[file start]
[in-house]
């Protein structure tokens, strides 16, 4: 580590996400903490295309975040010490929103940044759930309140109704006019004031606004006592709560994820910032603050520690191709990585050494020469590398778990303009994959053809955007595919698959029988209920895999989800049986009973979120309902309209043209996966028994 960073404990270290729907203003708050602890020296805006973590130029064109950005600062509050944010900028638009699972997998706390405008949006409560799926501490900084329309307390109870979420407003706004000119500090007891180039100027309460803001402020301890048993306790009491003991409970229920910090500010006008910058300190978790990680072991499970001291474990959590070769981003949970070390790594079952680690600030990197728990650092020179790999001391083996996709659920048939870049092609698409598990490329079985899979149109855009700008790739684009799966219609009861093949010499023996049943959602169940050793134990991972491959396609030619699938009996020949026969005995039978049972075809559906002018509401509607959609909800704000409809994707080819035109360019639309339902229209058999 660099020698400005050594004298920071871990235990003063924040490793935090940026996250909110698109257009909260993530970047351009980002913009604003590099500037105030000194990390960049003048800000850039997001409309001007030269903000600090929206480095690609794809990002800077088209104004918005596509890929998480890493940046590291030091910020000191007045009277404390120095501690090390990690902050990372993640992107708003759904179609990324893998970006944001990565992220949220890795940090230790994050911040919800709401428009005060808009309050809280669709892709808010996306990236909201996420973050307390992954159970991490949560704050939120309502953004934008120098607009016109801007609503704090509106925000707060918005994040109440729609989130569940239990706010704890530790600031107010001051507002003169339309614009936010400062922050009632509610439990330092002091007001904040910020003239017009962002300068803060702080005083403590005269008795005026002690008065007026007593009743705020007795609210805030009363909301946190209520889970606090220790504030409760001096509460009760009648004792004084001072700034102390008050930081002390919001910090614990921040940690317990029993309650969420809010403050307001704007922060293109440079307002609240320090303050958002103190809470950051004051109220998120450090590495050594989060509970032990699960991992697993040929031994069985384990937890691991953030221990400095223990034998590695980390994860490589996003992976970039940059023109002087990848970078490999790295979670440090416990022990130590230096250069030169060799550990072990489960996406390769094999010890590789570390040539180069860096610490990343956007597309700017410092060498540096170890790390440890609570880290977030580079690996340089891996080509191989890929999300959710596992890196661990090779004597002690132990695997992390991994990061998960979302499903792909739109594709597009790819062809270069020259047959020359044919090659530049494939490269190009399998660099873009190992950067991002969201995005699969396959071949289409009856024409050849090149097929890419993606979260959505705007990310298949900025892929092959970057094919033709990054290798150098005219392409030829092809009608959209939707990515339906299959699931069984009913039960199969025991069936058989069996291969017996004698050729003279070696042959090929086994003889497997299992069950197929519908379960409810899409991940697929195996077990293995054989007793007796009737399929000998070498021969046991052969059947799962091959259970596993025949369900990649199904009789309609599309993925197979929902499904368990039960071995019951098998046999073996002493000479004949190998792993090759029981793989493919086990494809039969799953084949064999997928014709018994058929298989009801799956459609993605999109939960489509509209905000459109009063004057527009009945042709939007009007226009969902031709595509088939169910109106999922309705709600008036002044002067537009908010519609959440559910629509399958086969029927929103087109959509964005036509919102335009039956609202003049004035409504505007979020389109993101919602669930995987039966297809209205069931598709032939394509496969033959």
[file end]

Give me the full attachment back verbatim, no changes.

[in-house]
């Protein structure tokens, strides 16, 4: 580590996400903490295309975040010490929103940044759930309140109704006019004031606004006592709560994820910032603050520690191709990585050494020469590398778990303009994959053809955007595919698959029988209920895999989800049986009973979120309902309209043209996966028994 960073404990270290729907203003708050602890020296805006973590130029064109950005600062509050944010900028638009699972997998706390405008949006409560799926501490900084329309307390109870979420407003706004000119500090007891180039100027309460803001402020301890048993306790009491003991409970229920910090500010006008910058300190978790990680072991499970001291474990959590070769981003949970070390790594079952680690600030990197728990650092020179790999001391083996996709659920048939870049092609698409598990490329079985899979149109855009700008790739684009799966219609009861093949010499023996049943959602169940050793134990991972491959396609030619699938009996020949026969005995039978049972075809559906002018509401509607959609909800704000409809994707080819035109360019639309339902229209058999 660099020698400005050594004298920071871990235990003063924040490793935090940026996250909110698109257009909260993530970047351009980002913009604003590099500037105030000194990390960049003048800000850039997001409309001007030269903000600090929206480095690609794809990002800077088209104004918005596509890929998480890493940046590291030091910020000191007045009277404390120095501690090390990690902050990372993640992107708003759904179609990324893998970006944001990565992220949220890795940090230790994050911040919800709401428009005060808009309050809280669709892709808010996306990236909201996420973050307390992954159970991490949560704050939120309502953004934008120098607009016109801007609503704090509106925000707060918005994040109440729609989130569940239990706010704890530790600031107010001051507002003169339309614009936010400062922050009632509610439990330092002091007001904040910020003239017009962002300068803060702080005083403590005269008795005026002690008065007026007593009743705020007795609210805030009363909301946190209520889970606090220790504030409760001096509460009760009648004792004084001072700034102390008050930081002390919001910090614990921040940690317990029993309650969420809010403050307001704007922060293109440079307002609240320090303050958002103190809470950051004051109220998120450090590495050594989060509970032990699960991992697993040929031994069985384990937890691991953030221990400095223990034998590695980390994860490589996003992976970039940059023109002087990848970078490999790295979670440090416990022990130590230096250069030169060799550990072990489960996406390769094999010890590789570390040539180069860096610490990343956007597309700017410092060498540096170890790390440890609570880290977030580079690996340089891996080509191989890929999300959710596992890196661990090779004597002690132990695997992390991994990061998960979302499903792909739109594709597009790819062809270069020259047959020359044919090659530049494939490269190009399998660099873009190992950067991002969201995005699969396959071949289409009856024409050849090149097929890419993606979260959505705007990310298949900025892929092959970057094919033709990054290798150098005219392409030829092809009608959209939707990515339906299959699931069984009913039960199969025991069936058989069996291969017996004698050729003279070696042959090929086994003889497997299992069950197929519908379960409810899409991940697929195996077990293995054989007793007796009737399929000998070498021969046991052969059947799962091959259970596993025949369900990649199904009789309609599309993925197979929902499904368990039960071995019951098998046999073996002493000479004949190998792993090759029981793989493919086990494809039969799953084949064999997928014709018994058929298989009801799956459609993605999109939960489509509209905000459109009063004057527009009945042709939007009007226009969902031709595509088939169910109106999922309705709600008036002044002067537009908010519609959440559910629509399958086969029927929103087109959509964005036509919102335009039956609202003049004035409504505007979020389109993101919602669930995987039966297809209205069931598709032939394509496969033959």